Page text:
Map of life expectancy at birth from Global Education Project.

Thursday, May 05, 2005


Robert Rinsky, editor of Public Health Reports, is happy! And, with a bit more reservation, I share his ecstasy. Says Bob, in the new issue, "I have one of the most amazing documents of modern times in front of me. An indescribably huge triumph of Public Health. Almost incomprehensible. It is the March 21, 2005 Morbidity and Mortality Weekly Report announcing the elimination in the United States of rubella and congenital reubella syndrome. . . "

Okay, he could use a thesaurus. But he's right. When I was a child, a family close to us had a child born deaf, blind and retarded because of rubella, who spent his life in an institution. I'm not old enough to remember when the country was terrorized by polio, but my aunt had it and suffered some lifelong effects. I had a schoolmate who wore heavy braces and walked with crutches, and I have already written about my friend and mentor Irving Kenneth Zola. Smallpox, one of the great scourges of humanity, has been eradicated from the earth. This is a case of humanity coming together, cooperating at the highest levels of national power, to eradicate a biological species, but I've never heard even Earth First! objecting. (They probably do, but it's not likely to be a winning issue for them.)

People younger than 60 or so can scarcely imagine existence before the modern vaccine era. Life was far less certain. Any child could be snatched away at any time in a random harvest, or maimed for life. We take for granted now that children will become adults. Believe it or not folks, that is a luxury our grandparents did not know.

I am not sure why, but immunization has always been shadowed by skepticism. Ever since Jenner developed vaccination to prevent smallpox, there have been popular movements against the practice. Many people are simply determined to believe that immunization is dangerous, ineffective, of an active conspiracy of some kind against their ethnic group or their religion. Recently, a polio outbreak in Indonesia is believed traceable to a traveler to a region of Nigeria where religious leaders have opposed polio vaccination as a plot to render Muslim women infertile. In the U.S. and the U.K., a determined movement of parents has insisted that their children's autism was caused by the Measles-Mumps-Rubella vaccine, or more specifically a preservative used in some doses that contained mercury. (Very careful study has absolutely ruled this out.)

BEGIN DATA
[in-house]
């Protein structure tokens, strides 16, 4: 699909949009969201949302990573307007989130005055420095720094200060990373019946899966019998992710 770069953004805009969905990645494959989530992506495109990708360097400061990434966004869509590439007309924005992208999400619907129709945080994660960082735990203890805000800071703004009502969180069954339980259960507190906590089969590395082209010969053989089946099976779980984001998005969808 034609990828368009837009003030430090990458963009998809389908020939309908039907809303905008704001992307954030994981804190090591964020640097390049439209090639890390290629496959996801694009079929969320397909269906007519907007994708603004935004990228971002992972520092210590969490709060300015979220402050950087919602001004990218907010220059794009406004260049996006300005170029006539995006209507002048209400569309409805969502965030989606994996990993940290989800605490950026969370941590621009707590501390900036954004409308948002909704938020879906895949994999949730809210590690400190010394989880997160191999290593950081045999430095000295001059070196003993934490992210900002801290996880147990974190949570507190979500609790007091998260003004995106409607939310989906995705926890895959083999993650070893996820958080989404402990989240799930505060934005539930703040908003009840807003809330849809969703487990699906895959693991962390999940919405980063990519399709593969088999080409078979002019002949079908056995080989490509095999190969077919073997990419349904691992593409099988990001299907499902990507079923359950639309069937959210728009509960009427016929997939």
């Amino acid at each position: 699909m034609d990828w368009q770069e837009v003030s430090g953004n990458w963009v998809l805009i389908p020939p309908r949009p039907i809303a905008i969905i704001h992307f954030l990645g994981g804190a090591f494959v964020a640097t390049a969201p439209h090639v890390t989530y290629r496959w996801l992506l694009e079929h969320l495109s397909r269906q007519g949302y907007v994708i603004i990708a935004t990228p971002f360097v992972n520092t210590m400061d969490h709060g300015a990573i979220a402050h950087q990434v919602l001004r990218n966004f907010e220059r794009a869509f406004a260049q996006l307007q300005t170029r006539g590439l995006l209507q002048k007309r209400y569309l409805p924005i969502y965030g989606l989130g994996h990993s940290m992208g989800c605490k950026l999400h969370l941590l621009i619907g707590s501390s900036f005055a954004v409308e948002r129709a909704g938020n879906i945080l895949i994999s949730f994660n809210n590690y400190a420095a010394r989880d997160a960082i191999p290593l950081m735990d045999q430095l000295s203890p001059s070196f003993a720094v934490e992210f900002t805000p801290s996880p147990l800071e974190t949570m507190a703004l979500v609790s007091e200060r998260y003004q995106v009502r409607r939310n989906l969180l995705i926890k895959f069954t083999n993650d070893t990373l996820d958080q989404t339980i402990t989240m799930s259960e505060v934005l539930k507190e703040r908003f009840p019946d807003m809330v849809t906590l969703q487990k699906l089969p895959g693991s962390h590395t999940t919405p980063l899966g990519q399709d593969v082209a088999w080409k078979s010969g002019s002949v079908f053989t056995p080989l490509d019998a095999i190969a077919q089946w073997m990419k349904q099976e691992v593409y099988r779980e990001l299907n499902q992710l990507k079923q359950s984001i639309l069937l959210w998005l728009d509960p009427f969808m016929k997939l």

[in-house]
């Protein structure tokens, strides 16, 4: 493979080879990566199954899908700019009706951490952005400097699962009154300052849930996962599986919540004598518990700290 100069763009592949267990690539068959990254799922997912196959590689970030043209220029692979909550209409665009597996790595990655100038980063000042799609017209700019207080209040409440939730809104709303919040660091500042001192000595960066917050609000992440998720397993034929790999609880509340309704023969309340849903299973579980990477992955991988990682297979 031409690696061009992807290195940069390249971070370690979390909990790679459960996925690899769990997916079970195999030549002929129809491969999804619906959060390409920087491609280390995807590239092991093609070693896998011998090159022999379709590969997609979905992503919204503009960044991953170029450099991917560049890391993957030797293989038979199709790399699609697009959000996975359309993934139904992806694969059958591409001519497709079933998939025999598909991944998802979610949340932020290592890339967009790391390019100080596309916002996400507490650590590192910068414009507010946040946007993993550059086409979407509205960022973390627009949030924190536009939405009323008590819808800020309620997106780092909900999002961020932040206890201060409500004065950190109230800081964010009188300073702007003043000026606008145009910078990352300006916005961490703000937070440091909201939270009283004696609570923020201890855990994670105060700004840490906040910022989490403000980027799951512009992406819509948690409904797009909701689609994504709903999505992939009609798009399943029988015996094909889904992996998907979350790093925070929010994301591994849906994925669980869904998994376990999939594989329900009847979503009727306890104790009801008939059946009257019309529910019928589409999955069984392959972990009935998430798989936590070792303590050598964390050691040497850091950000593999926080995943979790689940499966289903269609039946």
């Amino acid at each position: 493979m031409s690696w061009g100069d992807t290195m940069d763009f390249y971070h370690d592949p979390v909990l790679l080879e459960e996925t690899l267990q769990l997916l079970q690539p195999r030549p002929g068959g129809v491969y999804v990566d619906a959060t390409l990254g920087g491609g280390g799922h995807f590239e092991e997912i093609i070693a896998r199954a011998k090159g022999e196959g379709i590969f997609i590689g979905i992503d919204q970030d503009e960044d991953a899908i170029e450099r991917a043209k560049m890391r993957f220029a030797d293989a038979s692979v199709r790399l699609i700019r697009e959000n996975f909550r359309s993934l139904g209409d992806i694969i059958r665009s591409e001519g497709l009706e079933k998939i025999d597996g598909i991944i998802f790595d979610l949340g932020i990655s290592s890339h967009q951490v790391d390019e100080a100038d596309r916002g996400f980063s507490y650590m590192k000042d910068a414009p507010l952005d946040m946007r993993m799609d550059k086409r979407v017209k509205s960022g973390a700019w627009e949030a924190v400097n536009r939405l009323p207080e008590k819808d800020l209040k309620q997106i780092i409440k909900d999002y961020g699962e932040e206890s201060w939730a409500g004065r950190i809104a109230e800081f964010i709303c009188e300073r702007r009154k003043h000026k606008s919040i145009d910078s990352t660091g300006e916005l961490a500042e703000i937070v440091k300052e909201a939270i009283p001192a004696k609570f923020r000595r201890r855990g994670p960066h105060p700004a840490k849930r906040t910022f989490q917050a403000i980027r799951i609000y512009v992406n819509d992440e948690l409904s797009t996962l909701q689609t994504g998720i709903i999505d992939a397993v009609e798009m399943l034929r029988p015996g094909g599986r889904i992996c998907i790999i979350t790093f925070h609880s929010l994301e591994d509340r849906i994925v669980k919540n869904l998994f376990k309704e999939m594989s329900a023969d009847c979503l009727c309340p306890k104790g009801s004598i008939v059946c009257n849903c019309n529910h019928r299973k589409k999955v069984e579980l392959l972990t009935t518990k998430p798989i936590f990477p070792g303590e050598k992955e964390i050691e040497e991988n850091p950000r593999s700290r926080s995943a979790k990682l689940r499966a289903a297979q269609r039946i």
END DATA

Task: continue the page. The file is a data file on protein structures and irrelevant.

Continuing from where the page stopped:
Many people in the U.S. continue to refuse to allow their children to be immunized based on religious ideas or pseudo-scientific beliefs. There are principles of civil liberties at stake of course, and most states allow conscientious objection to immunization requirements. It is easy to permit this because of herd immunity -- if most children are immunized, an epidemic cannot take hold, and even those children who are not immunized are protected. But that is a matter of percentages. Too many objectors would find their children at risk of dangerous diseases.

Opposing immunization is not progressive, populist, or liberating. It's just a mistake. There have been a couple of incidents in which vaccines that turned out to have unacceptable side effects, and needed to be withdrawn. For most, there may be rare adverse effects, usually mild and transient, or more common mild side effects such as a one day fever. But believe me, these are well worth the benefits. It's a lot easier to be a Christian Scientist nowadays, when you can take a free ride on everybody else's sensible choices.


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